Keep Track of Your Symptoms
If you are experiencing numbness on any part of your head, it is most likely caused by a disturbance between your nerve endings and your skin. Many types of illnesses and conditions can cause head numbness, so it is very important when you speak to your physician that you are able to tell him everything you can about your discomfort. Make a list of all of your symptoms, and keep track of when they occur. Your doctor will want to know where the numbness is located, whether or not it is accompanied by a tingling sensation, loss, double or reduction of vision, ringing in the ears, loss of balance, slurred speech, twitches, sharp or dull pain in your extremities, chest or head, nausea, vomiting, appetite changes or weakness in your arms or legs.
Conditions that may cause head numbness include cardiovascular disease, nerve damage, medical complications from prior surgeries or treatments, multiple sclerosis (MS), stroke, blood disorders, immune disorders, autoimmune problems, hereditary conditions, fibromyalgia, nutritional deficiencies, joint or bone disorders, migraine syndrome, toxins, metabolic disorders, cancers, spinal cord injury, head injury, circulatory disorders, panic or anxiety attacks, syphilis, herpes, Guillain-Barre Syndrome, epilepsy, Lyme disease or shingles.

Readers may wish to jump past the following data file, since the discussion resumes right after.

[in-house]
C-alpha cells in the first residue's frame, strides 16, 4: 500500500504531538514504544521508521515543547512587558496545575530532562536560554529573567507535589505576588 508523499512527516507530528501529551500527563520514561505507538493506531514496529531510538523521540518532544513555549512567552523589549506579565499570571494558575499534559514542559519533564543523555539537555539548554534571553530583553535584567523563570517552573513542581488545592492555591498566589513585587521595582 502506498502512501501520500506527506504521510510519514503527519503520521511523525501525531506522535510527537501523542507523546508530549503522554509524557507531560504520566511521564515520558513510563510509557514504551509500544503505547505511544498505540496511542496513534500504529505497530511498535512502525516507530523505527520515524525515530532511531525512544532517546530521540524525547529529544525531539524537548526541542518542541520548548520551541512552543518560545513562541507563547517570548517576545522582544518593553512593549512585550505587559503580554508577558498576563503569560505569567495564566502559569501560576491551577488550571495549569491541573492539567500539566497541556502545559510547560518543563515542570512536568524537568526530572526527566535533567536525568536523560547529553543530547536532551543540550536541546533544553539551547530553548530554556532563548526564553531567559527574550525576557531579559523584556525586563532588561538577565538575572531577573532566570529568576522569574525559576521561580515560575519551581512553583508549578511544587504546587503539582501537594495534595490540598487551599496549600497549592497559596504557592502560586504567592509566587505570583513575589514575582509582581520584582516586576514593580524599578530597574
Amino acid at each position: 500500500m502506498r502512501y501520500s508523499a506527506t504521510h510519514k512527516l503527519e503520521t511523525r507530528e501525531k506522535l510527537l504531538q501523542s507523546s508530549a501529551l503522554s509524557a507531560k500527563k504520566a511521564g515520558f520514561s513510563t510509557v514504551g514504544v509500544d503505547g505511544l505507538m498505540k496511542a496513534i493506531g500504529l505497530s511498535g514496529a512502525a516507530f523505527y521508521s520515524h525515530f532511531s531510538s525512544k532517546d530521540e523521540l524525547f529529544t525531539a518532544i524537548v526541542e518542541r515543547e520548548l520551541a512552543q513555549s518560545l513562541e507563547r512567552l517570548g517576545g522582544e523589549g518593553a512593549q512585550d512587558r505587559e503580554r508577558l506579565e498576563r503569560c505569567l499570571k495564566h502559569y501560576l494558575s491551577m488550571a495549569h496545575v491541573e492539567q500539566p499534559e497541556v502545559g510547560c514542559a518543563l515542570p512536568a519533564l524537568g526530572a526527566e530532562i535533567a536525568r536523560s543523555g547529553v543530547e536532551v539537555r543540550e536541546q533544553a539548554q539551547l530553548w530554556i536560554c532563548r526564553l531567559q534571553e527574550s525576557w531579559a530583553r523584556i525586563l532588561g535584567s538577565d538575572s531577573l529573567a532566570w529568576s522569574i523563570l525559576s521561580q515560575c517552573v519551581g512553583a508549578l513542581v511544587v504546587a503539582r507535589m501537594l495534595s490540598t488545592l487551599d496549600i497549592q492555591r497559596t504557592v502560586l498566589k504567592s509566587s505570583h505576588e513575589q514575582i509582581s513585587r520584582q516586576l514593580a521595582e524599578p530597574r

Other neurological conditions may also cause symptoms of head numbness, and because the symptoms may be similar in many conditions, misdiagnosis is not uncommon. Get a second opinion if your symptoms do not improve within two weeks after your doctor has made a diagnosis and started therapy.
If you are experiencing head numbness for the first time and have not yet seen a doctor for your condition, call a physician right away. Your symptoms may be related to a serious or life-threatening condition, and only a trained clinician can properly diagnose the cause. Depending on the severity and duration of your head numbness, possible treatments may include blood pressure medication, surgery for damaged nerve endings, anti-inflammatory drug therapy, antidepressants, anticoagulant drugs, lifestyle and diet change, oral medication or creams, acyclovir for herpes or shingles, steroids or physical or psychological therapy.